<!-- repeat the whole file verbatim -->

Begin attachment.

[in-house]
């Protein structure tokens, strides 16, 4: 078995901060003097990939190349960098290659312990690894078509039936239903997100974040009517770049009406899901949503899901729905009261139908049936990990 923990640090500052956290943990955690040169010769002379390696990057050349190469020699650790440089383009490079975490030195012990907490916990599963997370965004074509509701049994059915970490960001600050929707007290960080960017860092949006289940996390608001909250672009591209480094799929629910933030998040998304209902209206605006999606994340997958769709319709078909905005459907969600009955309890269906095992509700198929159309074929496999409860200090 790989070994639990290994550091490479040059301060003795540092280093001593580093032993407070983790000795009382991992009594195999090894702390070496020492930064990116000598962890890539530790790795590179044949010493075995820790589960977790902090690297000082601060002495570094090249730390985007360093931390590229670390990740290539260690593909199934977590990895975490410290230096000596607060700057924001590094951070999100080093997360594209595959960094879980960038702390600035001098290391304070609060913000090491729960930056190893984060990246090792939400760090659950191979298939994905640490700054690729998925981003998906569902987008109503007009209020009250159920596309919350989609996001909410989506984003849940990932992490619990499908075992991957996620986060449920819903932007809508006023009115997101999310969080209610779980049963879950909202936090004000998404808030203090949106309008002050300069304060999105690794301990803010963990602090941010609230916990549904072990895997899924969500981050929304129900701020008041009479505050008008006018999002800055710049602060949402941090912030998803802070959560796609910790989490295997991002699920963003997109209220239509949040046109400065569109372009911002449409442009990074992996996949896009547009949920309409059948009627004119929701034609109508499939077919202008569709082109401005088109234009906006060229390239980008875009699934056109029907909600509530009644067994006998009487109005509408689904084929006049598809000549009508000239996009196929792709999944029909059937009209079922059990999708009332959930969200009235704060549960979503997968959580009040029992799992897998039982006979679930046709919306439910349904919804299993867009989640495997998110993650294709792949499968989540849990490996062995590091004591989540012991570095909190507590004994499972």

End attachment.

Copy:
[in-house]
């Protein structure tokens, strides 16, 4: 078995901060003097990939190349960098290659312990690894078509039936239903997100974040009517770049009406899901949503899901729905009261139908049936990990 923990640090500052956290943990955690040169010769002379390696990057050349190469020699650790440089383009490079975490030195012990907490916990599963997370965004074509509701049994059915970490960001600050929707007290960080960017860092949006289940996390608001909250672009591209480094799929629910933030998040998304209902209206605006999606994340997958769709319709078909905005459907969600009955309890269906095992509700198929159309074929496999409860200090 790989070994639990290994550091490479040059301060003795540092280093001593580093032993407070983790000795009382991992009594195999090894702390070496020492930064990116000598962890890539530790790795590179044949010493075995820790589960977790902090690297000082601060002495570094090249730390985007360093931390590229670390990740290539260690593909199934977590990895975490410290230096000596607060700057924001590094951070999100080093997360594209595959960094879980960038702390600035001098290391304070609060913000090491729960930056190893984060990246090792939400760090659950191979298939994905640490700054690729998925981003998906569902987008109503007009209020009250159920596309919350989609996001909410989506984003849940990932992490619990499908075992991957996620986060449920819903932007809508006023009115997101999310969080209610779980049963879950909202936090004000998404808030203090949106309008002050300069304060999105690794301990803010963990602090941010609230916990549904072990895997899924969500981050929304129900701020008041009479505050008008006018999002800055710049602060949402941090912030998803802070959560796609910790989490295997991002699920963003997109209220239509949040046109400065569109372009911002449409442009990074992996996949896009547009949920309409059948009627004119929701034609109508499939077919202008569709082109401005088109234009906006060229390239980008875009699934056109029907909600509530009644067994006998009487109005509408689904084929006049598809000549009508000239996009196929792709999944029909059937009209079922059990999708009332959930969200009235704060549960979503997968959580009040029992799992897998039982006979679930046709919306439910349904919804299993867009989640495997998110993650294709792949499968989540849990490996062995590091004591989540012991570095909190507590004994499972």